The Tatmadaw  is at the centre of the new constitution. The president has to be an army officer, who is endowed with the power to appoint Union ministers and chief ministers of states, and nominate judges of the supreme court. The Tatmadaw will have the right to independently administer all affairs of the armed forces while the highest court of the country has no jurisdiction over them. The commander-in-chief of the army will nominate the ministers of defence, security and home affairs, and border affairs. He also appoints military officers as the security and the border affairs ministers in the governments at the level of state, region and in the self-administered division and zones. Furthermore, he nominates members of parliament for 25 percent of the seats that are reserved for the armed forces in Union Assembly (in both the upper and lower houses).

Apart from having to be from the army, the president cannot be someone whose children and spouses owe “allegiance to a foreign power.” This ensures that Ms Suu Kyi cannot run for the highest office in the ‘democratic government’—her husband and children are British citizens. Without her active leadership it is doubtful whether the first steps to democracy would go very far.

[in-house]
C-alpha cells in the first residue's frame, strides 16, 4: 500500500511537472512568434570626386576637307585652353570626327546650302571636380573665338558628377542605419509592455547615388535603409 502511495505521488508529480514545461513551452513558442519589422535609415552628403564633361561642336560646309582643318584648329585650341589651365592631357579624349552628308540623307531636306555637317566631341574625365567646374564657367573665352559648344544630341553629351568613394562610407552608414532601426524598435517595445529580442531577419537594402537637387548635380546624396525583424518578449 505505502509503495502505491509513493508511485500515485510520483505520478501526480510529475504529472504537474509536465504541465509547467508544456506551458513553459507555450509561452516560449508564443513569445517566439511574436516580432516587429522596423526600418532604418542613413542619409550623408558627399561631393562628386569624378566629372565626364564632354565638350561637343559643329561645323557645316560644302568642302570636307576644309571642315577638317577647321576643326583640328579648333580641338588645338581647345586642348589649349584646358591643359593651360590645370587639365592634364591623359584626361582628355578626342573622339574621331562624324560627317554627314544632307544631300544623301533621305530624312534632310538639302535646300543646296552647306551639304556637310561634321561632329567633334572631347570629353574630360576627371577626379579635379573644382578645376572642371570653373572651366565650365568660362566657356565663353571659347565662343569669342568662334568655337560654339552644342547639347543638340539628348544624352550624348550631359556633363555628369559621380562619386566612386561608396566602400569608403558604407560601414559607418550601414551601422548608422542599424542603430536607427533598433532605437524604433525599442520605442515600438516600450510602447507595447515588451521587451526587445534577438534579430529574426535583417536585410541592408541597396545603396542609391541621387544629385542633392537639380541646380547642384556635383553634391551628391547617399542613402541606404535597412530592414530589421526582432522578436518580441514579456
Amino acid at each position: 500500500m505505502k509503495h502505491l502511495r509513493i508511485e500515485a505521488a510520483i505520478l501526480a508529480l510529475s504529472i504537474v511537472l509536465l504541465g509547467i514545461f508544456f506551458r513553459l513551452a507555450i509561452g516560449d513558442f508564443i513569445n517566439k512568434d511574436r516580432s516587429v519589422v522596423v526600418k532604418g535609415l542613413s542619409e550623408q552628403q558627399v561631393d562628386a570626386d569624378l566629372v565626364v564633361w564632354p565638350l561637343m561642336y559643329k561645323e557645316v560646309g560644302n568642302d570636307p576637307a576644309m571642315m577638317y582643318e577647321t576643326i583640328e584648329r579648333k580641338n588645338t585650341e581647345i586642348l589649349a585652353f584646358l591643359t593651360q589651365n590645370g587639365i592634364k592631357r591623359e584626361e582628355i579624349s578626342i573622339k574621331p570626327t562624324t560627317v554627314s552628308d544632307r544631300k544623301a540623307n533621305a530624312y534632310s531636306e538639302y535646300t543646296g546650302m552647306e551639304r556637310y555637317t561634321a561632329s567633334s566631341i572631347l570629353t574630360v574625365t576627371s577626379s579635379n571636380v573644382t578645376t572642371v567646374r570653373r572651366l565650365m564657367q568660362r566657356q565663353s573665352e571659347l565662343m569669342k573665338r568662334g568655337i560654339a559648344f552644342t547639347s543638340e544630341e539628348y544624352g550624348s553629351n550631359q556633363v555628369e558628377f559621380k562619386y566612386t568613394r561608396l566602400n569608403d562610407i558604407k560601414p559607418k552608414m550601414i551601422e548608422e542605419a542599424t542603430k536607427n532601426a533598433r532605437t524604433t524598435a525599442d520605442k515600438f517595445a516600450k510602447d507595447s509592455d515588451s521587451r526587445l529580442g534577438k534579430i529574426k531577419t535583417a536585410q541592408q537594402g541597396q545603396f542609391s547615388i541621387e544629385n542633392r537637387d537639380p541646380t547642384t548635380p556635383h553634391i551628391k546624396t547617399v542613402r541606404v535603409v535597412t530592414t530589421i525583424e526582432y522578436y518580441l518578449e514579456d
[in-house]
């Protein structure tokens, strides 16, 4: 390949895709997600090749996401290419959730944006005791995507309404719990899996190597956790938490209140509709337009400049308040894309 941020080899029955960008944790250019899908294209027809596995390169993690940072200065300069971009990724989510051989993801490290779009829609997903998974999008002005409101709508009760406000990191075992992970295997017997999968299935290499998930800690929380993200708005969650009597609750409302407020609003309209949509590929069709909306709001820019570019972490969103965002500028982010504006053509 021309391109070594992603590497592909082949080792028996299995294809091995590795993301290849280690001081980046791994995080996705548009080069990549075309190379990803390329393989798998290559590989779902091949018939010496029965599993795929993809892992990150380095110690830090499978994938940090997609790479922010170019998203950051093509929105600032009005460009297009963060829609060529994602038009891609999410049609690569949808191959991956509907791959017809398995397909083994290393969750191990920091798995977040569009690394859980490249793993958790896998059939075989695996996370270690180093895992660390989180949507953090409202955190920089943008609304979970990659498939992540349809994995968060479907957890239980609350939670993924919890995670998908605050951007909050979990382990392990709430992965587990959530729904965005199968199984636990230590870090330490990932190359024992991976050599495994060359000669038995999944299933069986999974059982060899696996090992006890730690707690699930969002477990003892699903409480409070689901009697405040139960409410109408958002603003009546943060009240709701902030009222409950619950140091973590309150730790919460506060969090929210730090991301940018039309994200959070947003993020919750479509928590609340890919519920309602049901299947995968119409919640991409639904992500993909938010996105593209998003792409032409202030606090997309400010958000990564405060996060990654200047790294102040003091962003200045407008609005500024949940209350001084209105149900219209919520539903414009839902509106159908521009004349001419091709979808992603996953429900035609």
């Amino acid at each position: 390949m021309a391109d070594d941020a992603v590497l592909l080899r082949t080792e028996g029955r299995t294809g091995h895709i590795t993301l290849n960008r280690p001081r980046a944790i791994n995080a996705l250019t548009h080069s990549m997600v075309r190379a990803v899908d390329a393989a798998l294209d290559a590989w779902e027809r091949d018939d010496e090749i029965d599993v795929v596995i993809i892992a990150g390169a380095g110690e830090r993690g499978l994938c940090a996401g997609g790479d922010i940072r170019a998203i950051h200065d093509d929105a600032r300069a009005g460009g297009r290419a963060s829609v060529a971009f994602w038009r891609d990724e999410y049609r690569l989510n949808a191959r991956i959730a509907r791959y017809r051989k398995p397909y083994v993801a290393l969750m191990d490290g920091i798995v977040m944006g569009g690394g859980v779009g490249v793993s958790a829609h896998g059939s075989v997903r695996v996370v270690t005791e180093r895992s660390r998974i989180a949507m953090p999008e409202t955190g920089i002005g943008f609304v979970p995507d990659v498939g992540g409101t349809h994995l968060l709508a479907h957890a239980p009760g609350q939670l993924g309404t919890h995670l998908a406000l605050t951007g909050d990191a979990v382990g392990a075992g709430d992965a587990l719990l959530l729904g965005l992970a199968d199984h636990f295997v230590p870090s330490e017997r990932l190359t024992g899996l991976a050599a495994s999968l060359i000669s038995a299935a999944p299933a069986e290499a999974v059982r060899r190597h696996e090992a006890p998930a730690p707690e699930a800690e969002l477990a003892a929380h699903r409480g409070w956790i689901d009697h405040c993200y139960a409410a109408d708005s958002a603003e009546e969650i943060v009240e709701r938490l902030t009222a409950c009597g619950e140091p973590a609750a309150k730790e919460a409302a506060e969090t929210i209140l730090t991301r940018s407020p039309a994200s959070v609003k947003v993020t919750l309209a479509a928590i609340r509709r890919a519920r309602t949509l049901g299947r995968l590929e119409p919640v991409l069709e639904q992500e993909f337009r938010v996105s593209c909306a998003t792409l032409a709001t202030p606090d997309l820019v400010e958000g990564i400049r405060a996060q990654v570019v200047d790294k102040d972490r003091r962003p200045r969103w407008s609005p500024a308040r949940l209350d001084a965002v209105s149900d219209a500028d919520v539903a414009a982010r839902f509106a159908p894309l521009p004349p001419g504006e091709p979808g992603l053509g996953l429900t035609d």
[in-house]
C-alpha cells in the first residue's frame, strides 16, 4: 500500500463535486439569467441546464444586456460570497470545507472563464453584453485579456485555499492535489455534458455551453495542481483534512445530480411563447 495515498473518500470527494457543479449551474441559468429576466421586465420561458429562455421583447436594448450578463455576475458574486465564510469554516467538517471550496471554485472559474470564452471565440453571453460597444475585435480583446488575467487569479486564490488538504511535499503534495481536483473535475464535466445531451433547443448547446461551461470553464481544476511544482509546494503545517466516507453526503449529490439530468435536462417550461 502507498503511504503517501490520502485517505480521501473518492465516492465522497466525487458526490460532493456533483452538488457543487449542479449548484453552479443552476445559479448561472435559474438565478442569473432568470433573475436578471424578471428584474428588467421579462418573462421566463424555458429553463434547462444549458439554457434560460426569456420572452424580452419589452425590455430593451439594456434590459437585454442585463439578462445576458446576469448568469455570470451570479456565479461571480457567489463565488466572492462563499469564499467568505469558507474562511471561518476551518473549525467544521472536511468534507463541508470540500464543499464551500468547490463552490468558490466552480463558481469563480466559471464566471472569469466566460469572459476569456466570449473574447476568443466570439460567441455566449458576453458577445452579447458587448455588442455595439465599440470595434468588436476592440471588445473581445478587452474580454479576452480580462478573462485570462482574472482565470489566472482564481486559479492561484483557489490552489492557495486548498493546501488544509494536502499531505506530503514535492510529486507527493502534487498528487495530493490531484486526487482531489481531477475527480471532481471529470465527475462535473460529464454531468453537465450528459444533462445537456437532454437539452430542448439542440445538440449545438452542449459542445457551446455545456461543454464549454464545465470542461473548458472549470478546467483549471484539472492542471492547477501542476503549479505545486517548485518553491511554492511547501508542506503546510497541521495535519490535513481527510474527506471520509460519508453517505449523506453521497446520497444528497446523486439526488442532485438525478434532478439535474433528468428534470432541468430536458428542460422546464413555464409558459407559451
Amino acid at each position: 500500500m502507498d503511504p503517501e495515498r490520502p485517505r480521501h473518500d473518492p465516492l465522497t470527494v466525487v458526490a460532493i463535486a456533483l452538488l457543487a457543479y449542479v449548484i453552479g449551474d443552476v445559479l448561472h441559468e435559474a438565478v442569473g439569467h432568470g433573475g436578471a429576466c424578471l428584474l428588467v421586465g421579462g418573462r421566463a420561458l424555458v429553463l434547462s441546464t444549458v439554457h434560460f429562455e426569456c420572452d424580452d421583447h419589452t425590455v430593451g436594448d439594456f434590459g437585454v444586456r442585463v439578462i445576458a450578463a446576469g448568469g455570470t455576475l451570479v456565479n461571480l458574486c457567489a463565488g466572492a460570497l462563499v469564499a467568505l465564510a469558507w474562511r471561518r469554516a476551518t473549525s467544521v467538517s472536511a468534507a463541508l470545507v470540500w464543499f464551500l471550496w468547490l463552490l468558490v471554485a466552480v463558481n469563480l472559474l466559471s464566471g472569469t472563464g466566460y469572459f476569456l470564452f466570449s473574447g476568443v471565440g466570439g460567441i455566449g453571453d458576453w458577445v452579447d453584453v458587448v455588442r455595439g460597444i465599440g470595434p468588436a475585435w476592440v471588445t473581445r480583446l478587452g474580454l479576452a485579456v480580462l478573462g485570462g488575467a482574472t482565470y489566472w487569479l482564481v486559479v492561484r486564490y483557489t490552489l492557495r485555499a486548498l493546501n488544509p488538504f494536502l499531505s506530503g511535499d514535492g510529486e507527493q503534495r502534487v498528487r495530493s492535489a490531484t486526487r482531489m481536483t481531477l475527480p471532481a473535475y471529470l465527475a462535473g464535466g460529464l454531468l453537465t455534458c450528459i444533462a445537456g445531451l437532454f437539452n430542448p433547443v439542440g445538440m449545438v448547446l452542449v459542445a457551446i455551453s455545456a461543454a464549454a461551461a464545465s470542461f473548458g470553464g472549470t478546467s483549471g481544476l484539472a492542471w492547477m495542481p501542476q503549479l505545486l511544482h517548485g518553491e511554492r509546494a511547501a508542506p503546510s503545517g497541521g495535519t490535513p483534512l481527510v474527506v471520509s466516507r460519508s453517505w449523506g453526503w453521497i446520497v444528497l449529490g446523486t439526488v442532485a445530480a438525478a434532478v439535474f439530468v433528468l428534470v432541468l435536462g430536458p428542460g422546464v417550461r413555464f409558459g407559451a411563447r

The transition to democracy is not likely to be smooth. With the army continuing to wield unfettered power, the civilian government cannot freely take independent policy initiatives in the three key areas: people-oriented development, restoring the integrity of institutions of governance, and ensuring equal rights to all citizens regardless of their ethnic origin.